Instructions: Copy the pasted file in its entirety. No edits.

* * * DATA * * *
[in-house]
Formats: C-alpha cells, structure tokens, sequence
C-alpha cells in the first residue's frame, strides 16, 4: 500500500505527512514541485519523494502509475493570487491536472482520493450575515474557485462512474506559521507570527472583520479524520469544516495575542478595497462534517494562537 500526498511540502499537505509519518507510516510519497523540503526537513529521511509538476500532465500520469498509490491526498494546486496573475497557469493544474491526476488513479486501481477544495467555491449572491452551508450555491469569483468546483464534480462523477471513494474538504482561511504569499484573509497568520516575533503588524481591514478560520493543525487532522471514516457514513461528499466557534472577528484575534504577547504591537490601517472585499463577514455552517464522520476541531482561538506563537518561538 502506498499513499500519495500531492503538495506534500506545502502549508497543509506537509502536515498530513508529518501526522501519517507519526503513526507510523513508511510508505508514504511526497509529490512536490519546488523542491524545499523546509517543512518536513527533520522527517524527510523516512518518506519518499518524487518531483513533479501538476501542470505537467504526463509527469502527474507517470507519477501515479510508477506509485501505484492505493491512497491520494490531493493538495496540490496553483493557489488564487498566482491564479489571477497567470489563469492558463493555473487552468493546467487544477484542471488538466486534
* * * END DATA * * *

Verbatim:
[in-house]
Formats: C-alpha cells, structure tokens, sequence
C-alpha cells in the first residue's frame, strides 16, 4: 500500500505527512514541485519523494502509475493570487491536472482520493450575515474557485462512474506559521507570527472583520479524520469544516495575542478595497462534517494562537 500526498511540502499537505509519518507510516510519497523540503526537513529521511509538476500532465500520469498509490491526498494546486496573475497557469493544474491526476488513479486501481477544495467555491449572491452551508450555491469569483468546483464534480462523477471513494474538504482561511504569499484573509497568520516575533503588524481591514478560520493543525487532522471514516457514513461528499466557534472577528484575534504577547504591537490601517472585499463577514455552517464522520476541531482561538506563537518561538 502506498499513499500519495500531492503538495506534500506545502502549508497543509506537509502536515498530513508529518501526522501519517507519526503513526507510523513508511510508505508514504511526497509529490512536490519546488523542491524545499523546509517543512518536513527533520522527517524527510523516512518518506519518499518524487518531483513533479501538476501542470505537467504526463509527469502527474507517470507519477501515479510508477506509485501505484492505493491512497491520494490531493493538495496540490496553483493557489488564487498566482491564479489571477497567470489563469492558463493555473487552468493546467487544477484542471488538466486534